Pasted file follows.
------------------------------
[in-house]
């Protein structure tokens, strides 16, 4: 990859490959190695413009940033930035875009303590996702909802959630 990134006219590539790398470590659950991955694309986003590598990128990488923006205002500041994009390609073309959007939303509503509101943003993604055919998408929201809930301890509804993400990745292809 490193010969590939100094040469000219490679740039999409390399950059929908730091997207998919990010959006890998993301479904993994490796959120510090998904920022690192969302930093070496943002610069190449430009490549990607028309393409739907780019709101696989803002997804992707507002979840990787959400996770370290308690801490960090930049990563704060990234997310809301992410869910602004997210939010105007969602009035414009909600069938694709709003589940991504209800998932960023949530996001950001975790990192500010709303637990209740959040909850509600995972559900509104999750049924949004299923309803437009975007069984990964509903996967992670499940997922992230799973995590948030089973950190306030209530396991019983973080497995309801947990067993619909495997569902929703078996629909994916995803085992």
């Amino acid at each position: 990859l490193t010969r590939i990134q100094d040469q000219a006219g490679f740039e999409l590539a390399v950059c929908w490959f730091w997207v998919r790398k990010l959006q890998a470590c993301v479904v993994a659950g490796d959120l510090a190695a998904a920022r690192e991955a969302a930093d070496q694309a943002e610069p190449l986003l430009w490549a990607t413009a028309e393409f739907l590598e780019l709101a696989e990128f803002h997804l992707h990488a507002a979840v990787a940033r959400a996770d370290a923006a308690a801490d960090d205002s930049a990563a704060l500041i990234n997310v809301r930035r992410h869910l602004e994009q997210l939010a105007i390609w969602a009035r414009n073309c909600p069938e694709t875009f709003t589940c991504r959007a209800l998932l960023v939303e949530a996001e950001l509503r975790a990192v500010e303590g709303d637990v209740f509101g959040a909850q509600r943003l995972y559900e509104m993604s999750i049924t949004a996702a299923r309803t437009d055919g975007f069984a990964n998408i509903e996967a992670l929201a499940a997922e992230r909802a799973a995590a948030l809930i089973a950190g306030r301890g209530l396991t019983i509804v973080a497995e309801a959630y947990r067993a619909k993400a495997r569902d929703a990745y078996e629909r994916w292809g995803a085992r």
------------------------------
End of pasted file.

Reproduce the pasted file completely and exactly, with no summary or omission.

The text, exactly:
[in-house]
């Protein structure tokens, strides 16, 4: 990859490959190695413009940033930035875009303590996702909802959630 990134006219590539790398470590659950991955694309986003590598990128990488923006205002500041994009390609073309959007939303509503509101943003993604055919998408929201809930301890509804993400990745292809 490193010969590939100094040469000219490679740039999409390399950059929908730091997207998919990010959006890998993301479904993994490796959120510090998904920022690192969302930093070496943002610069190449430009490549990607028309393409739907780019709101696989803002997804992707507002979840990787959400996770370290308690801490960090930049990563704060990234997310809301992410869910602004997210939010105007969602009035414009909600069938694709709003589940991504209800998932960023949530996001950001975790990192500010709303637990209740959040909850509600995972559900509104999750049924949004299923309803437009975007069984990964509903996967992670499940997922992230799973995590948030089973950190306030209530396991019983973080497995309801947990067993619909495997569902929703078996629909994916995803085992």
């Amino acid at each position: 990859l490193t010969r590939i990134q100094d040469q000219a006219g490679f740039e999409l590539a390399v950059c929908w490959f730091w997207v998919r790398k990010l959006q890998a470590c993301v479904v993994a659950g490796d959120l510090a190695a998904a920022r690192e991955a969302a930093d070496q694309a943002e610069p190449l986003l430009w490549a990607t413009a028309e393409f739907l590598e780019l709101a696989e990128f803002h997804l992707h990488a507002a979840v990787a940033r959400a996770d370290a923006a308690a801490d960090d205002s930049a990563a704060l500041i990234n997310v809301r930035r992410h869910l602004e994009q997210l939010a105007i390609w969602a009035r414009n073309c909600p069938e694709t875009f709003t589940c991504r959007a209800l998932l960023v939303e949530a996001e950001l509503r975790a990192v500010e303590g709303d637990v209740f509101g959040a909850q509600r943003l995972y559900e509104m993604s999750i049924t949004a996702a299923r309803t437009d055919g975007f069984a990964n998408i509903e996967a992670l929201a499940a997922e992230r909802a799973a995590a948030l809930i089973a950190g306030r301890g209530l396991t019983i509804v973080a497995e309801a959630y947990r067993a619909k993400a495997r569902d929703a990745y078996e629909r994916w292809g995803a085992r």